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Bickerstaff encephalitis is a rare immune-mediated condition believed to be one of a number of conditions sharing a similar immunological mechanism, and collectively termed anti-GQ1b IgG antibody syndrome.
Bickerstaff encephalitis is often seen following varicella zoster virus and cytomegalovirus infections 1.
Patients typically present acutely with cerebellar ataxia and external ophthalmoplegia. They may also demonstrate drowsiness, hemisensory disturbance as well as brisk reflexes and extensor plantar response 2.
It transiently involves the brainstem and basal ganglia and is characterized on MRI by regions of high T2 signal with little - if any - enhancement. Typically these regions also demonstrate some minor restricted diffusion 1.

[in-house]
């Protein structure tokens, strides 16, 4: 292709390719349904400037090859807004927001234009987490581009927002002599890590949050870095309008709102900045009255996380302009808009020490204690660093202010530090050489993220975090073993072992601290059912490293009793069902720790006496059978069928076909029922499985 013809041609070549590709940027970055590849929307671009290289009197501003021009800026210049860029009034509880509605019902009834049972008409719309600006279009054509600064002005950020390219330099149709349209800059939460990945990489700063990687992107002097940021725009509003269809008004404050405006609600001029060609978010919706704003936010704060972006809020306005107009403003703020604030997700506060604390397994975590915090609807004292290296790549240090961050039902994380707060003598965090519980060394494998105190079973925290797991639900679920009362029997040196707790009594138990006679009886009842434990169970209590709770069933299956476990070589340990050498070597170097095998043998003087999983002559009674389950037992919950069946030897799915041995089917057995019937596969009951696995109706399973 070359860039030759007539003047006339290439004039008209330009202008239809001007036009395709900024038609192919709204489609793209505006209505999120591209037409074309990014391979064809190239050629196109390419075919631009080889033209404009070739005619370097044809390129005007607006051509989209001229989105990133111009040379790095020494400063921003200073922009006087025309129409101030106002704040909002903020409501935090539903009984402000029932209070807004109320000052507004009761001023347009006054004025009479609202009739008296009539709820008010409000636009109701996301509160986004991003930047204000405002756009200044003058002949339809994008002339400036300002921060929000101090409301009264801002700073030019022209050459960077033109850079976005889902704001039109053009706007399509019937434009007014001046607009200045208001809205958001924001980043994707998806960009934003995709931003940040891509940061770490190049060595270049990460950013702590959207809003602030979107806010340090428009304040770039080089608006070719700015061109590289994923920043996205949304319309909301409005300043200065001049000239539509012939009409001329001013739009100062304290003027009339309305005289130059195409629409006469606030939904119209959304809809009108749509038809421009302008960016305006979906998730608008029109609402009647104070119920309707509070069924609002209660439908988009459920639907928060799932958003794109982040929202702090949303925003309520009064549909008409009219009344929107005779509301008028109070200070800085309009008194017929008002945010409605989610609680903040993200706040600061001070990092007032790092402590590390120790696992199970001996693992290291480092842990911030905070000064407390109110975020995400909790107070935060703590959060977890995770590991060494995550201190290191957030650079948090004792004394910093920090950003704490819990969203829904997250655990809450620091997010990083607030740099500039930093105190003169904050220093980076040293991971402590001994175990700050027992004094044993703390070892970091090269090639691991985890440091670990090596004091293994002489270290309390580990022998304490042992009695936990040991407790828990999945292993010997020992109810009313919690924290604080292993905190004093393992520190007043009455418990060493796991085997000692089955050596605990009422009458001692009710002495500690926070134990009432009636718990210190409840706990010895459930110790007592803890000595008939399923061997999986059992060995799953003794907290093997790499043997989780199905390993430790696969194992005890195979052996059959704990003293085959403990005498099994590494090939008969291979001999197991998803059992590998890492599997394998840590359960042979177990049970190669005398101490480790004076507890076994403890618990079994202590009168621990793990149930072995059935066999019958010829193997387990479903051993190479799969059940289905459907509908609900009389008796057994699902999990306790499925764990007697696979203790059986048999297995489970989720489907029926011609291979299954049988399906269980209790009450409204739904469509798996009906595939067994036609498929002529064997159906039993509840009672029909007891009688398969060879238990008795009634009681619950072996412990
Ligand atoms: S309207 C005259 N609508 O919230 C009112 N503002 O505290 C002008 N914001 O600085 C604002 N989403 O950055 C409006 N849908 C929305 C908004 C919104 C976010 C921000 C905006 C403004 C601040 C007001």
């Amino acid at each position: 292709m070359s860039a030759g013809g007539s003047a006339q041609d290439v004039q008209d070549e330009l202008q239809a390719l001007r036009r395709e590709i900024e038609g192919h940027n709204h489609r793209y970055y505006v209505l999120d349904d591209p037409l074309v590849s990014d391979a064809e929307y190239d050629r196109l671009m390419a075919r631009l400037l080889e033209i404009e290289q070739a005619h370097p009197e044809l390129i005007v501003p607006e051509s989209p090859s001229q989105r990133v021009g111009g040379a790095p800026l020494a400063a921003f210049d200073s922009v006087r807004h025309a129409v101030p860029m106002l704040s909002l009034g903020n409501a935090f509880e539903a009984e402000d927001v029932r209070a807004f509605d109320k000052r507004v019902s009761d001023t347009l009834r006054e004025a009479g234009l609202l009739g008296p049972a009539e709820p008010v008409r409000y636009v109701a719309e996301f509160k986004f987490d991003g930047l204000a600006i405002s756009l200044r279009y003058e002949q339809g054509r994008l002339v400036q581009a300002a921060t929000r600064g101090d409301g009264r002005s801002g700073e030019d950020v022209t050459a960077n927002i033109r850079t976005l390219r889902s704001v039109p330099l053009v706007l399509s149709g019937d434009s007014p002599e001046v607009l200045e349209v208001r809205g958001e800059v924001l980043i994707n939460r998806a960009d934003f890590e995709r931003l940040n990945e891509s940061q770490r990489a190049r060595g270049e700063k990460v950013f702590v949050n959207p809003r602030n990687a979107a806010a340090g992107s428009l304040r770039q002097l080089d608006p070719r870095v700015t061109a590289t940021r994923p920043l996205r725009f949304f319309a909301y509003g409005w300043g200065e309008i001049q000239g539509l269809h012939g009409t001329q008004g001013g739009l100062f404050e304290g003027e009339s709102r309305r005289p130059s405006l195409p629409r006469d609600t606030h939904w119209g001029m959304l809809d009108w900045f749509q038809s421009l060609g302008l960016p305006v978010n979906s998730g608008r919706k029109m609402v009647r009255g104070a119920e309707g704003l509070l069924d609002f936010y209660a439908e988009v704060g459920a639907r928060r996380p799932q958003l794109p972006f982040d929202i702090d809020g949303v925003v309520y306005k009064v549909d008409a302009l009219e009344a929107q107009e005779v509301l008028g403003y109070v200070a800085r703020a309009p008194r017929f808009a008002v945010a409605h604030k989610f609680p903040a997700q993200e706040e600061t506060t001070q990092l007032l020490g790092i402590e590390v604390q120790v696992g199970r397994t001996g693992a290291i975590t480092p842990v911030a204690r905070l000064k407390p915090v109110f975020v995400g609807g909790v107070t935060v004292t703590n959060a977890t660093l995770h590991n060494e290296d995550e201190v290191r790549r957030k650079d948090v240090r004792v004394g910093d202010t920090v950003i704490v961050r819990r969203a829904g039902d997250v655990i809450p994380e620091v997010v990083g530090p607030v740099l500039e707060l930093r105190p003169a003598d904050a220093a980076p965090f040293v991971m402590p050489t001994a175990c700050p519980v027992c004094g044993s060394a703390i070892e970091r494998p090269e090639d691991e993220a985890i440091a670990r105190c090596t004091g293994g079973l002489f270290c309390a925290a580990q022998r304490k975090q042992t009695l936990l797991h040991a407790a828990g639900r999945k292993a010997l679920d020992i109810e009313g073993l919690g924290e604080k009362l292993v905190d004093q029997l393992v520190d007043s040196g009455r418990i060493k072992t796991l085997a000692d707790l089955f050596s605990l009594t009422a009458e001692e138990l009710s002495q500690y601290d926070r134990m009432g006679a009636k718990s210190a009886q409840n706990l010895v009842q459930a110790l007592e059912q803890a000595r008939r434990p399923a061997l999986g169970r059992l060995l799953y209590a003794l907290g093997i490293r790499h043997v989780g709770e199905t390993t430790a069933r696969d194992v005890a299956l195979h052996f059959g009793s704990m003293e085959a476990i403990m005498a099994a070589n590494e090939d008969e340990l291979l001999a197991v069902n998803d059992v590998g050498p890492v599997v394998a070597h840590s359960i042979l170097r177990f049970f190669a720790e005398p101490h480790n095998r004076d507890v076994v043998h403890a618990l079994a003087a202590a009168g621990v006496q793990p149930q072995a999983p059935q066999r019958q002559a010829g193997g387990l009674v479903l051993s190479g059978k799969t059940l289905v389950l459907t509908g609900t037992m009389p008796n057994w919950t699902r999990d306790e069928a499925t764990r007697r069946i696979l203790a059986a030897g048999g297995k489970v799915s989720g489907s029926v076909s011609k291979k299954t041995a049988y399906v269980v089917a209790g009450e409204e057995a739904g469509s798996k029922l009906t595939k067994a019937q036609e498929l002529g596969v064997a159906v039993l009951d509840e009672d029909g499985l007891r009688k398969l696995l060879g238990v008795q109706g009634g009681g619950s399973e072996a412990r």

Treatment and prognosis
Although symptoms are severe, the condition is usually self-limiting with a good prognosis 2.
History and etymology
Bickerstaff encephalitis was first described by Edwin Robert Bickerstaff (1920-2007), a renowned British neurologist 3.
- 1. Bulakbasi N, Kocaoglu M. Central nervous system infections of herpesvirus family. Neuroimaging Clin. N. Am. 2008;18 (1): 53-84. doi:10.1016/j.nic.2007.12.001 - Pubmed citation
- 2. Odaka M, Yuki N, Hirata K. Anti-GQ1b IgG antibody syndrome: clinical and immunological range. Journal of neurology, neurosurgery, and psychiatry. 70 (1): 50-5. Pubmed
- 3. Walton J. Edwin Robert Bickerstaff. doi:10.1136/bmj.39540.461435.BE